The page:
Self-Care : Making it a Priority
Take some time to reflect on what self-care means to you.
What does it entail? What have you been doing for your own self-care? How would you describe your current state of mind?
Self-care does not represent the same thing for all people nor does one activity fit every individual. Nevertheless, self-care can be important for a mother with children, a busy college student, a couple who just moved to a new city, a man with a hectic work schedule, and more.
What is Self Care?
Self-care is engaging in any intentional and healthy activity regarding your mental, physical, emotional, social, and spiritual health. As simple as it may seem, these healthy activities are often overlooked or neglected at a time when it is most imperative.
What are some examples of Self Care?
Self-care can include activities such as
Expressing your feelings through art or
Having stimulating conversations with friends or new people
Recognizing the things that give meaning to your life
Maintaining a balance between your professional and personal life, and
Going to preventative doctor appointments.
Why is Self Care important?
Self-care should be utilized as preventative measures to
- decrease stress,
- prevent burnout,
- increase resilience,
- regulate emotions.
Self-care is not an activity to be used as a last-ditch effort when things do not seem to be working out or you are experiencing a lack of energy or fuel.
Making Self Care a priority
If you make self-care a priority, you may begin to realize that you are more efficient and effective on a daily basis and have more energy to tackle the day.
Challenges to practicing better Self Care
Change can be a difficult process to implement especially when you have grown accustomed to a particular behavior, schedule, or routine for some time. Common components of the process of change consist of the following:
Self-direction or responsibility
Commitment to goals
Practice in order to build new patterns and form habits
Self Care Tips
In Buddhas Brain: The Practical Neuroscience of Happiness, Love & Wisdom, the authors state, “Over time, through training and shaping your mind and brain, you can even change what arises, increasing what’s positive and decreasing what’s negative” (Hanson & Mendius, 2009).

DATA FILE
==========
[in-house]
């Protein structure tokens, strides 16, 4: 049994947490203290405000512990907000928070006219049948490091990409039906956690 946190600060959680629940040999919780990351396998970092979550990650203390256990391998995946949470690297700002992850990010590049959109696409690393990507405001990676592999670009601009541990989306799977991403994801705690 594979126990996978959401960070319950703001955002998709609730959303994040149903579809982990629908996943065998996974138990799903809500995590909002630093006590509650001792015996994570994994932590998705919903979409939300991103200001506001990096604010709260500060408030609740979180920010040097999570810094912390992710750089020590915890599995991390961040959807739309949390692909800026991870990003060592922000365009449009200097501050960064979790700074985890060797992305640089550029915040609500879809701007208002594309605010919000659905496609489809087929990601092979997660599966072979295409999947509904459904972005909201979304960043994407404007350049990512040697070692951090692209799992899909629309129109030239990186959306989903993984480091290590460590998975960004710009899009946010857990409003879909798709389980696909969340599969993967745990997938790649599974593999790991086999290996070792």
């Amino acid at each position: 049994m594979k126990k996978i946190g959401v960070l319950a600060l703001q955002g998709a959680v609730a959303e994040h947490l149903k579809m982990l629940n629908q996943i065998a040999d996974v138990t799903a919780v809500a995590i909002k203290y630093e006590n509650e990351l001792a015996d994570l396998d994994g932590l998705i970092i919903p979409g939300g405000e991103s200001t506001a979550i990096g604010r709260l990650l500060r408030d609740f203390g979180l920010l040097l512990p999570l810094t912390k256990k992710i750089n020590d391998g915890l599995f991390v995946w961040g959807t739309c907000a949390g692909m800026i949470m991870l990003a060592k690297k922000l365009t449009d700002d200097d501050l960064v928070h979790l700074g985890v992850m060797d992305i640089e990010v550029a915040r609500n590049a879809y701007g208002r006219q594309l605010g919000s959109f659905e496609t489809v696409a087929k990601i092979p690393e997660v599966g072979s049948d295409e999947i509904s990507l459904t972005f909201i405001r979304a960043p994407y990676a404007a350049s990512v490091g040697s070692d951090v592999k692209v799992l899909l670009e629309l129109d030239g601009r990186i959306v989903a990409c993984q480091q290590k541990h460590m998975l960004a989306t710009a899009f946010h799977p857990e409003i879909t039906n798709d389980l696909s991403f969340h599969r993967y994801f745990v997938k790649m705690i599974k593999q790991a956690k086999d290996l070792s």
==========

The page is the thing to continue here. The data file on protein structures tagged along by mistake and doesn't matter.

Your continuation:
With forced practice, a new habit eventually forms. Determining small steps provide the opportunity to create measurable and realistic goals for making changes although implementing the plan can be the most challenging stage.
So how do you break the cycle?
It takes one step at a time.
If you are recognizing that you are experiencing low motivation, loss of energy or fatigue, lack of concentration, excessive sleep or a change in sleep habits, and/or anxiety, it is time for a change.
Rather than viewing change as a scary and uncertain step in a different direction, reframe your perspective to see change as an opportunity to learn from your situations and take control of your actions moving forward.
Change is an exciting process because it means you are in the process of growing.
Self Care Conclusions
Attending counseling sessions is a great option to get started as counselors promote quality of life and the expectancy of life through preventative self-care.
We have one of many unique positions to educate clients on their health and provide options to prevent them from engaging in unhealthy behaviors or cycles.
We cannot force individuals to make healthy changes to their lifestyles; however, if a client schedules and attends sessions, that is one step toward making a healthy change and acknowledging that they want something to change and that is our opportunity, as counselors, to help.
Change is inevitable, so reach out today to make that first step toward a positive future!
Alyssa Curry, MA, LPC
To Schedule an Appointment Visit: https://samnabilcounseling.clientsecure.me
Hanson, R., & Mendius, R. (2009). Buddhas brain: The practical neuroscience of happiness,
love & wisdom. Oakland, CA: New Harbinger Publications.